Making sense of Leeds Rhinos’ recruitment plans

The recruitment market is in full swing but one club appears to have missed its place on the merry-go-round.

Leeds Rhinos have been noticeably absent from the headlines while other clubs have been getting business done. The only reports to come out of Leeds have been on outgoings, with both Stevie Ward and Richie Myler heavily linked with Toronto.

Fans are beginning to grow frustrated at the club’s apparent lack of activity.

But it shouldn’t come as a surprise.

In two and a half years, the Rhinos have overseen a transitional period that has seen a huge turnover in personnel. Only seven players remain from the squad that won the Grand Final in 2017. Three of those, Ash Handley, Cameron Smith and Mikolaj Oledzki, were fringe players who made 16 appearances between them that year.

Since their last Grand Final triumph, they have signed 18 players. In comparison, the current Super League champions, St Helens, have signed five players in the same period of time.

Beyond that, Leeds have handed out five debuts to Academy players. It means that in just over two years, 23 new players have represented the club.

A look back on the most successful sides of the Super League era tells you continuity is key. Leeds’ golden decade was delivered by a squad barely touched but gradually tweaked along the way. Bradford made two signings before their treble-winning season in 2003 and the great St Helens side of 2006 was bolstered by three signings before they won the lot.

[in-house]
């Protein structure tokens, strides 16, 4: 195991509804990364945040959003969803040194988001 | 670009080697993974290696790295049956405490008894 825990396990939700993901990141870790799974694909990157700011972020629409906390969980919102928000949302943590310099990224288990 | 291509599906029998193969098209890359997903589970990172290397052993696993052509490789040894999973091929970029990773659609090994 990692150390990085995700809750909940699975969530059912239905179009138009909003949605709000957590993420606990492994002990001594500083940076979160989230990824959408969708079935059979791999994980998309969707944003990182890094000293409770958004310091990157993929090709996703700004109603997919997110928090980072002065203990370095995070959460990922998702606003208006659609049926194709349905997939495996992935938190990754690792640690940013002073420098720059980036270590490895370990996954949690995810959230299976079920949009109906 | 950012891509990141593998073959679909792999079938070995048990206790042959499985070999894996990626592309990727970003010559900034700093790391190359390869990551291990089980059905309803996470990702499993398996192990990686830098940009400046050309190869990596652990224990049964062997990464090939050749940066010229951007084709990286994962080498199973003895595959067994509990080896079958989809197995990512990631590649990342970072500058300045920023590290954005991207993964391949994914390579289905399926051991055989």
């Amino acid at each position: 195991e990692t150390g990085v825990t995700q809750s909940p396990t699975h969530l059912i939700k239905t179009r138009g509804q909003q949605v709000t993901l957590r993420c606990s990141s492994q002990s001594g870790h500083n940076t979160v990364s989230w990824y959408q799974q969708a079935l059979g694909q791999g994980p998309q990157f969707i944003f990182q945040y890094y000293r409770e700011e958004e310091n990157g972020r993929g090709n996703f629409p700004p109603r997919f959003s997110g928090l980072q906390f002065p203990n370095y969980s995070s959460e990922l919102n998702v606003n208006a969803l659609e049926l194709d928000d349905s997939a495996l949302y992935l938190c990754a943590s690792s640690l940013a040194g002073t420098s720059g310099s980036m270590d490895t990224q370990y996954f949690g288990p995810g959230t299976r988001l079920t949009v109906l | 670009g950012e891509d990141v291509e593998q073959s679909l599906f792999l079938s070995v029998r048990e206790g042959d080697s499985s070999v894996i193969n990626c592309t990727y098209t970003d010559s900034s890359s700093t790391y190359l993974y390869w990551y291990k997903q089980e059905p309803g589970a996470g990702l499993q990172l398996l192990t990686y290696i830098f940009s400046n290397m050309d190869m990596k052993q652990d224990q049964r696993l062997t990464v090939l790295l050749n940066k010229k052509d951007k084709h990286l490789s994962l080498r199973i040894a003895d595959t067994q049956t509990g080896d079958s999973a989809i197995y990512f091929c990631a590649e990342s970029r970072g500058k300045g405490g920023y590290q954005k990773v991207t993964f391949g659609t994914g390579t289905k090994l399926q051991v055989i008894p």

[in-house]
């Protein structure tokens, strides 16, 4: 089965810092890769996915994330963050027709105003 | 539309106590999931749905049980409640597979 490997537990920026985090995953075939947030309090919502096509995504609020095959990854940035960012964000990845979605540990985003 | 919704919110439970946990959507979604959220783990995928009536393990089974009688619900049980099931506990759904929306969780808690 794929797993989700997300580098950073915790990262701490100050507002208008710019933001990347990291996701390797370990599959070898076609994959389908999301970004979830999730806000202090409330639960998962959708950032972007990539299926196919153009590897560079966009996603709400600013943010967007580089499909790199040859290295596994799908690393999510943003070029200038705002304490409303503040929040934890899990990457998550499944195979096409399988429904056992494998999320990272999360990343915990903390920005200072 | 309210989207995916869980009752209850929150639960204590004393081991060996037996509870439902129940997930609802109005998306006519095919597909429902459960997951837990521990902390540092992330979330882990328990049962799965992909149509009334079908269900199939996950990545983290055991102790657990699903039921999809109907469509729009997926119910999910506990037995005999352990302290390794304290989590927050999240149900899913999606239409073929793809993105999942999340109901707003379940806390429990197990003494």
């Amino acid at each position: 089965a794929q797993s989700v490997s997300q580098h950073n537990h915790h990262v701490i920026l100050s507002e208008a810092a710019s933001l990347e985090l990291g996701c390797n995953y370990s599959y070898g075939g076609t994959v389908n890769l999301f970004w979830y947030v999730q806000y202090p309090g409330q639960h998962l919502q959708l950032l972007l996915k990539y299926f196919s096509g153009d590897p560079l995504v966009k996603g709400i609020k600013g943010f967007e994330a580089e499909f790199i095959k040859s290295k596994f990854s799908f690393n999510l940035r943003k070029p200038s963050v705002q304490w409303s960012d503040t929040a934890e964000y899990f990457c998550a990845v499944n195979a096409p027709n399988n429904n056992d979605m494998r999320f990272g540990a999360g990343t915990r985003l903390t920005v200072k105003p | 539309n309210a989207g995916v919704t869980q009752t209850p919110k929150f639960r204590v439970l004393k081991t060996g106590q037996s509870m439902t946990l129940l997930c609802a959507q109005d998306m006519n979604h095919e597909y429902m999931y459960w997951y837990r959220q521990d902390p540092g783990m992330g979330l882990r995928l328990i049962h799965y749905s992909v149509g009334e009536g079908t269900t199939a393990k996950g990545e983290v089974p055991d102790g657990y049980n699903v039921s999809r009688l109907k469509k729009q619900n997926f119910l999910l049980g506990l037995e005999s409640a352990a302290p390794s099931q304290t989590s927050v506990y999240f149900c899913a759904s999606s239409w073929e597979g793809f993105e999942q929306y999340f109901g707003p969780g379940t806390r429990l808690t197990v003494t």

Drastic overhauls don’t bring success, but Leeds, partly by choice but also out of necessity, have gone through that process.

Since Kevin Sinfield has arrived he has been tasked with sorting out their salary cap. Kallum Watkins, Matt Parcell, Nathaniel Peteru and Tui Lolohea have all departed and been replaced by either homegrown talent or players on less money. As a result, Leeds’ cap is now in order and under Richard Agar they’ve assembled a squad ready to compete near the top and that crucially, has longevity. Luke Gale, Matt Prior and Adam Cuthbertson are the only players 31 or older.

Squad changes aren’t likely to be as frequent now and it’s much more likely to be a one in, one out regime. Agar felt his squad was a powerhouse prop off being complete, which emphasises his trust in the current roster.

Leeds only have five players off-contract this winter too. Myler and Ward are two of those and they are likely to be replaced. Leeds’ admiration of Australian Jai Field isn’t a secret and he could fill the utility void left by Myler. Ward’s departure will free up salary cap space but at the same time, Cameron Smith had emerged before lockdown and in Sam Walters and Alex Sutcliffe, Leeds boast two of the brightest young back-rowers in the game. They could well prove to be Ward’s replacement long-term.

That leaves Adam Cutherbtson, Brad Dwyer and Tom Briscoe off-contract and the likelihood is they won’t all leave. It means there’s little room for manoeuvre this year anyway.

Recruitment is cyclical and coaches normally have a three-year plan. The reality is that Agar, after much change, is in the first year of his. Changes won’t be at large.